Municipal Heritage Partnership Program Grants

Helping Alberta’s municipalities identify, evaluate and manage locally significant historic places.

Alberta’s municipalities are now working on plans and budgets for 2014. I’d like to remind municipal stakeholders responsible for heritage about the grant programs offered through the Municipal Heritage Partnership Program (funded by the Alberta Historical Resources Foundation).

The Municipal Heritage Partnership Program offers three types of grants to help municipalities conserve locally significance historic places.

A municipality can apply for funding to complete a heritage survey. A survey gathers basic information about a municipality’s potential historic places. There are many articles on RETROactive describing survey projects municipalities have undertaken using these grants.

A municipality can also apply for funding to inventory historic resources. An inventory lists places that are locally significant, evaluates them to decide exactly why they are significant and creates the documentation needed to designate these as Municipal Historic Resources. You can also peruse RETROactive posts on municipal inventory projects that our partner municipalities have worked on.

A municipality can also apply for funding to develop a heritage management plan. A management plan helps the municipality conserve significant historic places, the highlight of which is policy on the designation of Municipal Historic Resources. You can read about different municipal heritage management plans on RETORactive as well.

The grant application consists of a written project proposal, which must include a budget. The foundation may award a grant that can cover up to half the cost of the project, up to certain maximum amounts.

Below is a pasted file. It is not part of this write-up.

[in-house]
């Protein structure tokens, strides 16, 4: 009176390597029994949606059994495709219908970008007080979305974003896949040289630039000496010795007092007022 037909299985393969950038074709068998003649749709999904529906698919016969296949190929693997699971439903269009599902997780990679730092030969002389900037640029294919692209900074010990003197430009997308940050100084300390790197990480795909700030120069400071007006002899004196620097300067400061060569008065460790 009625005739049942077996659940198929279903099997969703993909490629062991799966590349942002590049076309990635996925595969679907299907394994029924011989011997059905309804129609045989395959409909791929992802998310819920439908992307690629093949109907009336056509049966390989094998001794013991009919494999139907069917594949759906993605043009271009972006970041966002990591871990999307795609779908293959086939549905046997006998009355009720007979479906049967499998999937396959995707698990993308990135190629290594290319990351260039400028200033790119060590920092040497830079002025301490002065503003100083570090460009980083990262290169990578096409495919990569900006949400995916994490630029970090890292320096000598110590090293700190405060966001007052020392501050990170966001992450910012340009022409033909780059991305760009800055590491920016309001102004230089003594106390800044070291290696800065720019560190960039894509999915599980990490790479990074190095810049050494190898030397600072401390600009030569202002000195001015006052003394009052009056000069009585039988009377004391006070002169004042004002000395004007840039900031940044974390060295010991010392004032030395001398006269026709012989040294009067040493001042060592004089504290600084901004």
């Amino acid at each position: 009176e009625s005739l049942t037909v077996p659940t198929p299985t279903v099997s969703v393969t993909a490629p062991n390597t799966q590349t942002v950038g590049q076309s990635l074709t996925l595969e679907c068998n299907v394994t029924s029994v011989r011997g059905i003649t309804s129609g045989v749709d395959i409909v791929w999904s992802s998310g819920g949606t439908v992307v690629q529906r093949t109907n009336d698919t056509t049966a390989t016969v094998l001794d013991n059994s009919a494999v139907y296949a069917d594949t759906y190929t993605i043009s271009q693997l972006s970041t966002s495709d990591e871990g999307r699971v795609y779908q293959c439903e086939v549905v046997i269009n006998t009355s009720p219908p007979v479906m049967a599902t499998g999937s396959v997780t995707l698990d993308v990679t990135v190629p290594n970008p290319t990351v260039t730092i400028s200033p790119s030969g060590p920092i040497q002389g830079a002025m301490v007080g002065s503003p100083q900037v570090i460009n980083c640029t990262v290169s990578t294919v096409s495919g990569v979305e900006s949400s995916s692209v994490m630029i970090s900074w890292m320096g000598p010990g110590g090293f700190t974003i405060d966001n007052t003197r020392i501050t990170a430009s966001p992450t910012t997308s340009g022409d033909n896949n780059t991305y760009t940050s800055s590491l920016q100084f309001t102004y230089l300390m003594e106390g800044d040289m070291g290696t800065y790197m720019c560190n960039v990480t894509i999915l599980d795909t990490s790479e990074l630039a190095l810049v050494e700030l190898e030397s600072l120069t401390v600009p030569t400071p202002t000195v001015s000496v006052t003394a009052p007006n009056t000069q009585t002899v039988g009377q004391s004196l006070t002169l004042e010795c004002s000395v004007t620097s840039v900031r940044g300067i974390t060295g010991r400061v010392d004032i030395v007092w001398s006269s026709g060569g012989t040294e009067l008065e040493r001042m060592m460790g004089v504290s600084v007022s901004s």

M.D. or County City Town Village
Survey $30 000 $30 000 $20 000 $10 000
Inventory $30 000 $30 000 $20 000 $10 000
Management Plan $20 000 $20 000 $15 000 $7 500

The next grant deadline will be early in 2014, but it’s never too early to begin planning a project. You can learn more about the Municipal Heritage Partnership Program grant program by visiting the cost sharing page on the website.

If you’re thinking of undertaking a heritage conservation project, please contact us. We’d be happy to help you plan your next project.

Written by: Michael Thome, Municipal Heritage Services Officer.

Summer Idyll, Winter Wonderland

The Sturgeon River defines the St. Albert landscape

Earlier this year, the Alberta Heritage Markers Program installed a marker on the banks of the Sturgeon River in St. Albert. Our heritage markers can be found along walking trails and roadside pull-offs throughout Alberta, offering glimpses into the past.

This marker tells us how the people of St. Albert related to the Sturgeon River, which winds through their community.

An image of the new heritage marker along the Sturgeon River.
a new heritage marker along the Sturgeon River.

Summer Idyll, Winter Wonderland

Before it reaches St. Albert the Sturgeon River has meandered about 180 kilometres from its beginnings in Hoople Lake west of Isle Lake. After it leaves St. Albert the Sturgeon continues flowing eastwards to Fort Saskatchewan, and empties into the North Saskatchewan River.